The Clare Spark Blog

August 17, 2018

H.G. Wells as moderate man

H.G. Wells Getty Images I had not read any of H. G. Wells’ fiction; but I did slog through his massive compendium of earth’s history (The Outline of History) but without the footnotes prominent in prior editions), though he was never a trained historian. He was not strictly a member of the counter-culture, for he was all in for science and technology (industrial progress), which would ostensibly culminate in the only slaves being machines, and liberating the (enslaved) masses from the rule of money (i.e., Jewish power). Here is Wikipedia’s sympathetic partial summary of his 1200 page much corrected work, initially completed in one year, in reaction to the horrifying mass death inflicted, Wells wrote, by (aristocratic) Great Powers. See

Wells started his synoptic book in 1919 (during a year of upheaval), but this edition was completed after WW2. However, Wells shockingly omitted the Nazi murder of European Jewry, a disaster not in Wells’s comprehensive chronology nor was it mentioned in Wikipedia, perhaps because such events did not jibe with the Wells assault on cultural and racial superiority, lauded by Wiki and affirming the moderate men. (His preference for male heroes and anti-heroes such as Alexander the Great, Napoleon (predecessors to “insane” Hitler?) was mentioned by Wiki.

Since I have focused many blogs on multiculturalism, antisemitism and the waywardness of 18th Century Protestant theologian J.G. von Herder’s influence, which culminated in “cultural anthropology,” race, “roots” environmentalism national character: result, antisemitism and Christian Socialism (one 19th Century precedent of Fabian Socialism, also omitted by Wikipedia).
Nor did Wiki see that American greatness contradicted by a Wellsian emphasis on globalism and its constantly reiterated wish for “peace.” Toward the end of peace was his obvious preference for the Muslim and Buddhist religions. His Christian Socialism was also hinted as he regarded Jesus as a revolutionary who opposed the rich.

Surprisingly, and unlike the popular books by the anti-imperialist, somewhat Wilsonian Charles and Mary Beard (1927), Wells expressed positive views of American promise (like Marx who lauded the American Civil War as a bourgeois revolution), but Wells did attack Stalinism, omitting however, antisemitism in Marx (who also railed against the rule of money as “the universal pimp.”)

So what are left with? Wells was a precursor of the counter-culture, notwithstanding his enthusiasm for machines who would presumably release the masses from toil. But first, the masses would take charge of the machines. And, being a Fabian Socialist, Wells was apparently the father of the Peace Studies movement, the father of other moderate men (the “socially responsible capitalists” of the Democratic Party) and of left-leaning Pacifica radio.

September 3, 2014

Solidarity on “the Left” vs. disunity on “the Right”

conflictmanagementPOTUS (Obama) delivered his usual mixed message today, first vowing to smash ISIS, then softening his stance to one of “managing conflict.” This blog is about why the Right can’t unify to defeat such typical ‘switcheroos.’

All graduate students in today’s better doctoral programs are marinated in the ideology of “progressivism.” How did this come about? I have traced the origins of managerial attempts to deal with the frightening rise of the “laissez-faire” bourgeoisie that threatened to spread Jacobin-type revolution in the early years of the Industrial Revolution–not because the conservatives were Jacobins, but because the early years of the Industrial Revolution, spawned by an alliance of bourgeoisie and aristocracy, suggested a revolution of the new industrial working class. Class relations in Britain were never the same again.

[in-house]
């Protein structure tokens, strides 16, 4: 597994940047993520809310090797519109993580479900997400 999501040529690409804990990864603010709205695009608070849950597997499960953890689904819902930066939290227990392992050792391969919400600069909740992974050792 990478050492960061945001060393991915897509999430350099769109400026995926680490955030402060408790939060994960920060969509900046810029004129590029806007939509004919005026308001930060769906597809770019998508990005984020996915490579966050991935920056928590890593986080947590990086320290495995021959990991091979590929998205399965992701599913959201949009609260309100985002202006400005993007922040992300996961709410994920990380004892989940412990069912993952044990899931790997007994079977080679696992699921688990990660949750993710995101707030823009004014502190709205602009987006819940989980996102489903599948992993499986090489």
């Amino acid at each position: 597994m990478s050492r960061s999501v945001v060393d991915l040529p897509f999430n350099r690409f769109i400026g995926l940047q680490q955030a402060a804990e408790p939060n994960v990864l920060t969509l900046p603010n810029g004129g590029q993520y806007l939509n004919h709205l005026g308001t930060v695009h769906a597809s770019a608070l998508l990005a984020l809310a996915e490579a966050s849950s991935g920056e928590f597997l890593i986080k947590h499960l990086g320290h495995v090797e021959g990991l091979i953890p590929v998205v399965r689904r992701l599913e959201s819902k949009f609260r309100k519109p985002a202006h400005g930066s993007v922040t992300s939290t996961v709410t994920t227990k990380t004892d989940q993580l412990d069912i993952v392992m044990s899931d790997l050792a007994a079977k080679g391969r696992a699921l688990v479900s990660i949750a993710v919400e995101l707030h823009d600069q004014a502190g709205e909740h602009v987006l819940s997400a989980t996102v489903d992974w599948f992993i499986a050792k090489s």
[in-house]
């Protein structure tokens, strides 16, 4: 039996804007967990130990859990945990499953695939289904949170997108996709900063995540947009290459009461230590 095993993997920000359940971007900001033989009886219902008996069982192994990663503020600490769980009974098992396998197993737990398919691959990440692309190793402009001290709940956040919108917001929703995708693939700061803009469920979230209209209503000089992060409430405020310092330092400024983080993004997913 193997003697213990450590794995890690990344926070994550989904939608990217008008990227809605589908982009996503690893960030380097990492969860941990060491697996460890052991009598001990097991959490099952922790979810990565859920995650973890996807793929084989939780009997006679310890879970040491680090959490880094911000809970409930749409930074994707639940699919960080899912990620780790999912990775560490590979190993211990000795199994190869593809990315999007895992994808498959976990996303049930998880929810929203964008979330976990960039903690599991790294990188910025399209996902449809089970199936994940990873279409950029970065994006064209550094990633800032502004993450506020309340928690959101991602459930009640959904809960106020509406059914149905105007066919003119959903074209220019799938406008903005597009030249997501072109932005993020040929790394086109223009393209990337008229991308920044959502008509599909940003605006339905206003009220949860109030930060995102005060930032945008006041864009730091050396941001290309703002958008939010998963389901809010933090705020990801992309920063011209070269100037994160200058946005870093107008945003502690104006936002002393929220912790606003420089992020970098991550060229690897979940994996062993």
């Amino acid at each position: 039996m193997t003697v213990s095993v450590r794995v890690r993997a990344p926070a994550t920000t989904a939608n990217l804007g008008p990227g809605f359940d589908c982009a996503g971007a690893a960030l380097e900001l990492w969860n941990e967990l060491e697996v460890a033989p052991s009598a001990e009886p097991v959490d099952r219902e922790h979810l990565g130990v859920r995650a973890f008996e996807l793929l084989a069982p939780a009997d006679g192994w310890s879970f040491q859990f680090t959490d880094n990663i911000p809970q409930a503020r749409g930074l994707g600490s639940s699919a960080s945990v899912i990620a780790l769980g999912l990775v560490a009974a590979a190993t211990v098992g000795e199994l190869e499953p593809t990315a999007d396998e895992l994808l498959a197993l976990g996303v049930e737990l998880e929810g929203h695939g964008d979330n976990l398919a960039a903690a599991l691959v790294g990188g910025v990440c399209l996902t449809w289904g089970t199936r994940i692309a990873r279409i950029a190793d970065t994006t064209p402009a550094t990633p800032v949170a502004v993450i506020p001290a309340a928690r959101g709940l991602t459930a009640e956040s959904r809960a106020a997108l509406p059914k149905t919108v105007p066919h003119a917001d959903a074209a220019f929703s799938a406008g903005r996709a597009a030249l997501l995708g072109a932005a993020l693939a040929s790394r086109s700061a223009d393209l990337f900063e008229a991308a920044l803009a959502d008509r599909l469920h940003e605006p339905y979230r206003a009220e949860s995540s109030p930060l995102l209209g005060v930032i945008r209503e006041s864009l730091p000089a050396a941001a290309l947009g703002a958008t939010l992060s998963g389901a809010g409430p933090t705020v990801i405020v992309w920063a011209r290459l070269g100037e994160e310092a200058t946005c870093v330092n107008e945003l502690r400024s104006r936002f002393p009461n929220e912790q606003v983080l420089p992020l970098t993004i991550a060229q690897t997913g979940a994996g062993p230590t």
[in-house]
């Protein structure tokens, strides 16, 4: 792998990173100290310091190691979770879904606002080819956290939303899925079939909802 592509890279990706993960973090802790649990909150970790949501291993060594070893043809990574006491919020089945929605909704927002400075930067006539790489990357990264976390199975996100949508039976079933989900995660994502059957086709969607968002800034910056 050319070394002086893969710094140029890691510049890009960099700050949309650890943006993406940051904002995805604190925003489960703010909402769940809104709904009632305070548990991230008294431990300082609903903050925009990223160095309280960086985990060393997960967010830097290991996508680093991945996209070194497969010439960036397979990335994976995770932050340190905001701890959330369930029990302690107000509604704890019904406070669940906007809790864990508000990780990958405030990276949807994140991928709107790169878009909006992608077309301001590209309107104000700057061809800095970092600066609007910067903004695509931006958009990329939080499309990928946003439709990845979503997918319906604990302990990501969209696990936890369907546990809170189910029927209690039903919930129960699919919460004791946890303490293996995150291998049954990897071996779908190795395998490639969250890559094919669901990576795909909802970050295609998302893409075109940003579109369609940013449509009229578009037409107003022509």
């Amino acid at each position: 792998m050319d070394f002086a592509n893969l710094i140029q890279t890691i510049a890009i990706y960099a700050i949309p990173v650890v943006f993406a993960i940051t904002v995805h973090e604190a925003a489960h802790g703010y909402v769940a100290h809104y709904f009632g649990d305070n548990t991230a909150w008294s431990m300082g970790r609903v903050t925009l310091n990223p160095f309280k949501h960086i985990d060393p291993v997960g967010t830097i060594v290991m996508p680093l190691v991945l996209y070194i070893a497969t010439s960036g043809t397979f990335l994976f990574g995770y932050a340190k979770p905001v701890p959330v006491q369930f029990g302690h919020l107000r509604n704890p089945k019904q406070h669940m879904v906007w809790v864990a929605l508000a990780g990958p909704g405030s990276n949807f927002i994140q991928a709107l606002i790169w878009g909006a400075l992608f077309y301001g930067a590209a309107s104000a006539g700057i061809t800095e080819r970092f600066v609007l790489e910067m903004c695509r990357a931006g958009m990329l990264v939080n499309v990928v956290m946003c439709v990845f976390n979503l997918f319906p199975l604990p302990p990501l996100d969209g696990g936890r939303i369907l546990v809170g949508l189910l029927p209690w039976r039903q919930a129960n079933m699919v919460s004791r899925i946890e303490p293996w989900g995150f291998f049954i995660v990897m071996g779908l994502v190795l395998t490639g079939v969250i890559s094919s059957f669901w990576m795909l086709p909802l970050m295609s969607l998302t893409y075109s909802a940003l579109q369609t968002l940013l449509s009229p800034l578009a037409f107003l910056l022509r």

To review: aristocrats in England bonded with the new industrial working class (drawn from deskilled artisans and peasants) against the bourgeoisie. (See Disraeli’s Young England and its Christian Socialist allies provided a model for forward thinking politicians, historians (!), and journalists in the United States after the Civil War (the take-off period for rapid industrialization now that the agrarian South was vanquished). Enter the Progressive movement that skillfully co-opted the anti-elitist populist movement, a movement composed of small producers on the land, and directed against railroads for instance. But the progressives never stood with working class organizations or the dread specter of “proletarian internationalism”—rather, they installed “ethnicity” or “race” as the socio-economic division that mattered, erasing “class” as a category for sorting people’s interests out.

The Nation magazine moved sharply to the left in 1919, to avert bloody class warfare, but they supported populism, not communism. Their stance could not have been more elitist or counter-revolutionary. (See Oswald Garrison Villard’s crypto-organic conservatism or a gentleman’s version of the route to social cohesion is obvious, and no anarchists or communists were taken in by his anti-capitalist fulminations.

You could say, with accuracy, that progressives and leftists hated each others’ guts until the brilliant stroke of solidarity against “fascism” in the mid-1930s that was called “the Popular Front.” Such solidarity between social democrats and hard leftists continues to exist, scandalously in my view, with social democrats controlling the discourse. For no radical of either Left or Right should abandon empiricism and materialism (i.e., Enlightenment) to be absorbed by the alleged management of structural conflicts offered by social democrats (i.e., progressives who don’t like Progress as delivered by relatively unregulated market economies).

Hence, the confusion today over Obama’s “true” loyalties: is he a Leninist or a managerial centrist? Opinion on the Right is sharply divided, perhaps because selected pieces of New Deal reformism still exist in the upper reaches of the Republican Party, for instance in the impetus toward Medicare accomplished during the Eisenhower administration, a statist remedy that would serve as models for other reforms in Big Government, such as Obamacare marching toward “Medicare for all.”